Making Access Easier
Summer 2011, Vol. 43, No. 2
By David S. Ferriero
Archivist of the United States
For many years, a visit to the National Archives meant standing in long lines, then elbowing your way through crowds to view historic documents. Or spending hours in Archives reading rooms sorting through boxes of old documents or scrolling through frame after frame of microfilm.
Not anymore. Now, you can also visit us and do research from the palm of your hand with just a touch on your smartphone.
Smartphone applications take you right to our website, our blogs, our Facebook or Flickr or Foursquare locations, or our materials on YouTube.
Rapid advances in technology have increased the demand for digital content on our own web site and through social media. This has made our mission—providing access to our holdings—more efficient, more effective and a whole lot easier. And fun! Let's look at some examples.
We are on Foursquare, a location-based app that allows users to get tips and see records when they check in at places around the country. This app draws attention to our records from an audience who might not think that the holdings of the National Archives would interest them.
For instance, guests checking in to Grand Mesa National Forest can go to Online Public Access, a feature on our public web site that searches all our records nationwide. There, they can call up an image of the park as it was in the 1970s in a record from our DOCUMERICA collection.
If you are in London and check in at the gate of Buckingham Palace, you will be able to see an image of the recipe for scones that Queen Elizabeth sent President Eisenhower—or details of the first visit by a British monarch to the United States in 1939.
Other image-based social media platforms, like Flickr and Tumblr, encourage viewers to share interesting photographs from National Archives holdings. Viewers can participate in crowdsharing by tagging the photographs in Flickr, such as identifying Civil War ships or the names of people in the photograph.
While waiting in line at the National Archives Building to see the Charters of Freedom, visitors can pass the time by downloading the "Today's Document" app to their phones, giving them access to a wide range of records 365 days a year.
You can also catch up on history by accessing past and current articles from this magazine on Scribd.com on your smartphone. Scribd will shortly launch a new reader feed with "channels," that will automatically suggest Prologue articles to readers interested in history.
And if you follow one of our Twitter feeds, you may see a link that will take you to a featured record, event, or video about the Civil War, a new exhibit, or a chance to #AskArchivists. Users can retweet or respond, passing the record around the social media universe.
All this represents the cutting edge of what we're doing to broaden and deepen access to our holdings. Technology helps us do this job—through our web site and social media—and it is key to preserving the records being created electronically today.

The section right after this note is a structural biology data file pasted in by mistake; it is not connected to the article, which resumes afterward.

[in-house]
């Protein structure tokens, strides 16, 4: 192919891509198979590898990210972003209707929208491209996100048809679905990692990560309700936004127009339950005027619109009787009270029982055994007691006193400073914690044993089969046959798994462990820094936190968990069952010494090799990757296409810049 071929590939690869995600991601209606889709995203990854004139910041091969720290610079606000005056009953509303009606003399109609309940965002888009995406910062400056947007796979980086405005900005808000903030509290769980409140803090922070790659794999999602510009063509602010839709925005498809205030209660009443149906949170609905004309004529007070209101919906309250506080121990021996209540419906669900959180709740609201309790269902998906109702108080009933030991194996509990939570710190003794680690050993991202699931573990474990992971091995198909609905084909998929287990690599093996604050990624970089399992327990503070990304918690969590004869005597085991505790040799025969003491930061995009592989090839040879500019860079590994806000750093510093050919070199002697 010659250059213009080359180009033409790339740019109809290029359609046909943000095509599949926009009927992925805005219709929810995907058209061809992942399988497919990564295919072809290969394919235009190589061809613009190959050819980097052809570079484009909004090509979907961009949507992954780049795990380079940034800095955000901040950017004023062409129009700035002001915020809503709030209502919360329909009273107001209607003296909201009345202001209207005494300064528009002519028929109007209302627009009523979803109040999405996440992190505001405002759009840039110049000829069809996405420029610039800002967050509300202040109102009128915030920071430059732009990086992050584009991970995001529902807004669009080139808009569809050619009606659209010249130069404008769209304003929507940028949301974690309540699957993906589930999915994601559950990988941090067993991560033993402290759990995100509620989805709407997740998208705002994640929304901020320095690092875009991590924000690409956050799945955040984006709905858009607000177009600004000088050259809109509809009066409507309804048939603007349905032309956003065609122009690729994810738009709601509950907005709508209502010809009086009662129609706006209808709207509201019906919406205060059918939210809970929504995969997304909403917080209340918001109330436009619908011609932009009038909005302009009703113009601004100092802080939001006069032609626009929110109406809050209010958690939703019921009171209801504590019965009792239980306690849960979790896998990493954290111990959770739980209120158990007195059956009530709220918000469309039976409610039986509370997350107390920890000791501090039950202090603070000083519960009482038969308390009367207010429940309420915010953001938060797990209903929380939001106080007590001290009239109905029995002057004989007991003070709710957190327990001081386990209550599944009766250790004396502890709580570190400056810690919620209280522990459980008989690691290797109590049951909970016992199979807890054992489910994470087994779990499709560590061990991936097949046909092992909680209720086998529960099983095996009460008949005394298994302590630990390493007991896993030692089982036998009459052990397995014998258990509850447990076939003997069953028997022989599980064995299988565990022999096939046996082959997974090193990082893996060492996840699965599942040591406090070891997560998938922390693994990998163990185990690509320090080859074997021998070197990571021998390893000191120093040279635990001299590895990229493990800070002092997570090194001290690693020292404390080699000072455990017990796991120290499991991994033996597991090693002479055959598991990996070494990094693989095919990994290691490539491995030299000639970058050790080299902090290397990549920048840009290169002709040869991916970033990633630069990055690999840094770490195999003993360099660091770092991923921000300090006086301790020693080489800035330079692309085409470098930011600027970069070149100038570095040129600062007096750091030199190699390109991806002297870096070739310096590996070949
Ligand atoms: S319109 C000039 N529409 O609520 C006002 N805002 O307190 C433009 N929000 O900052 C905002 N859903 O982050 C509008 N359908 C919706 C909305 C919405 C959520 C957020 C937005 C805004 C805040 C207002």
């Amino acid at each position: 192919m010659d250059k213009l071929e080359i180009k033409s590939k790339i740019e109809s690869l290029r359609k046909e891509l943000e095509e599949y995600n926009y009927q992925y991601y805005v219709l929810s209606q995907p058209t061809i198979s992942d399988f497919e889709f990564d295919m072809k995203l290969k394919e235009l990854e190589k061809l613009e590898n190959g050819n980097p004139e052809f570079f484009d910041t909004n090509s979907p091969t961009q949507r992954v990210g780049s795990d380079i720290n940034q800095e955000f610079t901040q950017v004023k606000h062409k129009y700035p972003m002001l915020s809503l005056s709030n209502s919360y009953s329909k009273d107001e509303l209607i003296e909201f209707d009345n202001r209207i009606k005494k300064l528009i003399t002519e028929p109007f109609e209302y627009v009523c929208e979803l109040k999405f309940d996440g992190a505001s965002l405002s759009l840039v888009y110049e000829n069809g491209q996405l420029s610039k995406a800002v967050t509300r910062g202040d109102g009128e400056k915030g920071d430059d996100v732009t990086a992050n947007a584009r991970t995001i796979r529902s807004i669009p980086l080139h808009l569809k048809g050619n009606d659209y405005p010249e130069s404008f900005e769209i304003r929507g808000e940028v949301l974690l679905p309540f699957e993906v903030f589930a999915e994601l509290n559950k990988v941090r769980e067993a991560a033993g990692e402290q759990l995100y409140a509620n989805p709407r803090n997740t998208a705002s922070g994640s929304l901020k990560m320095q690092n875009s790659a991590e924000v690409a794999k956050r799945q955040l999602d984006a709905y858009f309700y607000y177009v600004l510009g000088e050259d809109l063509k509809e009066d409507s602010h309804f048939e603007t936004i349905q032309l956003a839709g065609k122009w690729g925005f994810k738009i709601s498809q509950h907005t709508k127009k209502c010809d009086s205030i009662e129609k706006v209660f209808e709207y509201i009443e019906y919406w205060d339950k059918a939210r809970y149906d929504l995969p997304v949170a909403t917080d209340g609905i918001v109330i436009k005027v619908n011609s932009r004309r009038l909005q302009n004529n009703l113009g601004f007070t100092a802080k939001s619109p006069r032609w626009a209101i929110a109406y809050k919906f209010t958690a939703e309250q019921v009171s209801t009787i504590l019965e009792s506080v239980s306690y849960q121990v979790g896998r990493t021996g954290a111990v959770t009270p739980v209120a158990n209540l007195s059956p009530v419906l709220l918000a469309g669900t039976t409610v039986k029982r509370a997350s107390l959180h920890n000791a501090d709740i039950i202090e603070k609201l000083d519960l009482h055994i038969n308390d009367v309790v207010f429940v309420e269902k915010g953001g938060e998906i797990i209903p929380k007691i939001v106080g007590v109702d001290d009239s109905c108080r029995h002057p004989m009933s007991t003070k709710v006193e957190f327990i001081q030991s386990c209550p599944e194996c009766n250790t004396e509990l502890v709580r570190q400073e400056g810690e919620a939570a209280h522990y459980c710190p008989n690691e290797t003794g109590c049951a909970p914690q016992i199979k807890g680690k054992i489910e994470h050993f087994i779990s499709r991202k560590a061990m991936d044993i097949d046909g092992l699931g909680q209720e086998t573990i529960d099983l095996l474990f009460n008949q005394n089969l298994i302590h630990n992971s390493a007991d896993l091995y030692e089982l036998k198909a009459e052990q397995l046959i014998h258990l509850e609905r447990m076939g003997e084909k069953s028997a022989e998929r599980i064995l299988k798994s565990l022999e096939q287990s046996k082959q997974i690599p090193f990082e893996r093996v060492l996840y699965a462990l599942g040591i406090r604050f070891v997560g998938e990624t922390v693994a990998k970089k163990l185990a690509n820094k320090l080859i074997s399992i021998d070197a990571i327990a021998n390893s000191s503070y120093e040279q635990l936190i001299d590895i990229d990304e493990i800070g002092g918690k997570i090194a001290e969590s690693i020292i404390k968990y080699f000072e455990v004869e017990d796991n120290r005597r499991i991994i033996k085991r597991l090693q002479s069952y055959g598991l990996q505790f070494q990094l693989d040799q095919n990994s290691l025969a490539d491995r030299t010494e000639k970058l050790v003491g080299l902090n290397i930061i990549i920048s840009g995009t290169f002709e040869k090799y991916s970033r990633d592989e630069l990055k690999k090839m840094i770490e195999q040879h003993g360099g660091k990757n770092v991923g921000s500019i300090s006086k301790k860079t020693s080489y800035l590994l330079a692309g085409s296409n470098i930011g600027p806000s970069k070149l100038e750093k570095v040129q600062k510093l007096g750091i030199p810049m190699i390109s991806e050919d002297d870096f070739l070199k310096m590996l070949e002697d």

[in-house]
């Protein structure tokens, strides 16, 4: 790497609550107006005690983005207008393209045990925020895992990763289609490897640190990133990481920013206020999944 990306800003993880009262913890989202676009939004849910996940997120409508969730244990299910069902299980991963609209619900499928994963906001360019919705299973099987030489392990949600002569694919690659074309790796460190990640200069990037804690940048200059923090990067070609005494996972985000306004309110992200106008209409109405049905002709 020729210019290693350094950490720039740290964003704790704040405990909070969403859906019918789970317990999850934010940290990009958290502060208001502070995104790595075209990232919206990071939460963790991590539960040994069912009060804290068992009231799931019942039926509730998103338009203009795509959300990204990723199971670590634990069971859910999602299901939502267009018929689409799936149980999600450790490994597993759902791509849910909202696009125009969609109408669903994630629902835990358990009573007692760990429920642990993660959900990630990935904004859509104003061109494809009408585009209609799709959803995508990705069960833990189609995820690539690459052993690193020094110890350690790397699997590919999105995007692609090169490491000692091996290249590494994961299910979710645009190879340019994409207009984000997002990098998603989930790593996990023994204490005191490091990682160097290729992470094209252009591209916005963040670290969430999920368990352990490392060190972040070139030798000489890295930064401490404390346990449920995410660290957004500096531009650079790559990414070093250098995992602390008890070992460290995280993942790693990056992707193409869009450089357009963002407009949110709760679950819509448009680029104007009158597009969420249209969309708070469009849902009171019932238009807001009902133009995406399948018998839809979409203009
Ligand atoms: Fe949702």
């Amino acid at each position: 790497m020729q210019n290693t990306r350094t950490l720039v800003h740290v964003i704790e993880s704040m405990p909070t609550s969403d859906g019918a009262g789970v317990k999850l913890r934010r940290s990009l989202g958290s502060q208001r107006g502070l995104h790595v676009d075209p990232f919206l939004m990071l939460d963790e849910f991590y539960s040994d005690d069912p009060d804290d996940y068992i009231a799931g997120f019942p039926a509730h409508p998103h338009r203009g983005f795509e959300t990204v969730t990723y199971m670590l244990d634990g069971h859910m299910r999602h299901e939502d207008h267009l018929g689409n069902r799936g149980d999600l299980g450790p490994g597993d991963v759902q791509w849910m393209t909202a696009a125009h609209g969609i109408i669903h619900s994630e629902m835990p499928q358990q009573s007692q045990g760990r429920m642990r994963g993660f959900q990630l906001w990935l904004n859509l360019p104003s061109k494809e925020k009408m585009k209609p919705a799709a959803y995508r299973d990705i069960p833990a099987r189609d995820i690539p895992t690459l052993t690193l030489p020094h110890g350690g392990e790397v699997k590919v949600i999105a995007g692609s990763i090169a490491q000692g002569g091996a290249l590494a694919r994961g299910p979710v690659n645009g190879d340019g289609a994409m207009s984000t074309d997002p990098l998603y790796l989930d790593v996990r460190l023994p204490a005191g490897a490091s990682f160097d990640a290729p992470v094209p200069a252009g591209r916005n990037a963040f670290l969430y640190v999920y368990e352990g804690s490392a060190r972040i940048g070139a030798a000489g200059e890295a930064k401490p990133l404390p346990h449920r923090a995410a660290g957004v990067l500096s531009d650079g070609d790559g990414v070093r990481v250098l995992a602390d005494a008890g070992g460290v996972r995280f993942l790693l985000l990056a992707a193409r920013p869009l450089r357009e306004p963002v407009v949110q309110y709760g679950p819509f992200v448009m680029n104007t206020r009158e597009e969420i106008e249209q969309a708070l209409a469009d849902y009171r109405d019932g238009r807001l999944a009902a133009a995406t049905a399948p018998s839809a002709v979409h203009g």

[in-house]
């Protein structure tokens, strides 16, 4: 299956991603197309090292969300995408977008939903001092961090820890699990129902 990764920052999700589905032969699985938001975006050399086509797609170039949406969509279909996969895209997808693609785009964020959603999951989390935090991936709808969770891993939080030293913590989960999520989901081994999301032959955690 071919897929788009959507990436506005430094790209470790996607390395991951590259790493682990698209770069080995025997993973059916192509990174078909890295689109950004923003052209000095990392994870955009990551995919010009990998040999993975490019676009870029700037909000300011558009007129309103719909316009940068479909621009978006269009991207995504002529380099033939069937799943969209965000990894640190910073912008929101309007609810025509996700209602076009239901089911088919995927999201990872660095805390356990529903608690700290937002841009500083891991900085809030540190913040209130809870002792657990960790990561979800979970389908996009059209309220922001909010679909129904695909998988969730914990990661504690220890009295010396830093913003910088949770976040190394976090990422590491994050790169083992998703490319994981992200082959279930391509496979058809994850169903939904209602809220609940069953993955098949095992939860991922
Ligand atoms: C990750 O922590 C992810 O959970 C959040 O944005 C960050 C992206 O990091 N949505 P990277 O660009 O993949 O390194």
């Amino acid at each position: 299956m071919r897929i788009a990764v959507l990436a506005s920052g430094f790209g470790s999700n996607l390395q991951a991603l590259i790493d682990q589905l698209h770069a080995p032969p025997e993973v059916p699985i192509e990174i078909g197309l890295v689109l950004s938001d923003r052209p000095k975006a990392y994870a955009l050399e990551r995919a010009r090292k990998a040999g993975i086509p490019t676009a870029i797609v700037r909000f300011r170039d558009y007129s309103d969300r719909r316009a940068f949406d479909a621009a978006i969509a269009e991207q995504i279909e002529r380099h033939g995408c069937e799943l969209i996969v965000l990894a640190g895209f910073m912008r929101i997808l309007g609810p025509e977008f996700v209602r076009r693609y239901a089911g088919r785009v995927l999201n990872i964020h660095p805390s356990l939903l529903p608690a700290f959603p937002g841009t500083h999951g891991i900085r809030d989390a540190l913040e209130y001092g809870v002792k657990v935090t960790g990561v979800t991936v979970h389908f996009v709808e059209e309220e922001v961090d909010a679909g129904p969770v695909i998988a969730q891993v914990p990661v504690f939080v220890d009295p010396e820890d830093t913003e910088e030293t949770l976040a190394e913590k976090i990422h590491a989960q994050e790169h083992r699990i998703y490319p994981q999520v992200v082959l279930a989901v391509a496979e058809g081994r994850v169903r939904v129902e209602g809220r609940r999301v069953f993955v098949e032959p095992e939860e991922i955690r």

Our principal means for preserving them is the Electronic Records Archives, which moves from the development stage to the full operational stage in the fall of 2011. It will make accessible on the Internet, through Online Public Access, the most important electronic records—2 to 3 percent of all those created now and in the future.
But many of the records people come to the Archives to see are not electronic—they are traditional paper records, and we have about 10 billion pages of them, and they must be digitized.
This process is expensive and time-consuming, so we are digitizing most-frequently-requested records first. Through a series of partnerships with commercial entities, we are getting many records digitized in return for, in some cases, use for a limited time by the partner for a fee on its web site. Eventually, these records will all be available free on our web site, but without these partnerships, it would be impossible to scan these records ourselves.
But there are other ways we are providing access to high-interest records.
We are stepping in to help resolve Freedom of Information Act disputes between federal agencies and requesters. In its first year, it resolved four out of five of the cases that rose to the level of disputes.
We will eliminate, by the end of 2013, a backlog of about 400 million pages of unprocessed classified records. So far, we have streamlined the reviewing process and put a big dent in the backlog, evaluating about 14,000 pages a month. And 91 percent of the pages reviewed are being declassified and going to the open shelves.
Since we oversee the federal classification and declassification programs, we are increasing our focus on making sure agencies classify only material that needs to be classified and only for as long as need be.
The National Archives is working to increase your access to your records, whether it's for serious business or just enjoyment.
Join the Archivist at his own blog and visit the National Archives website.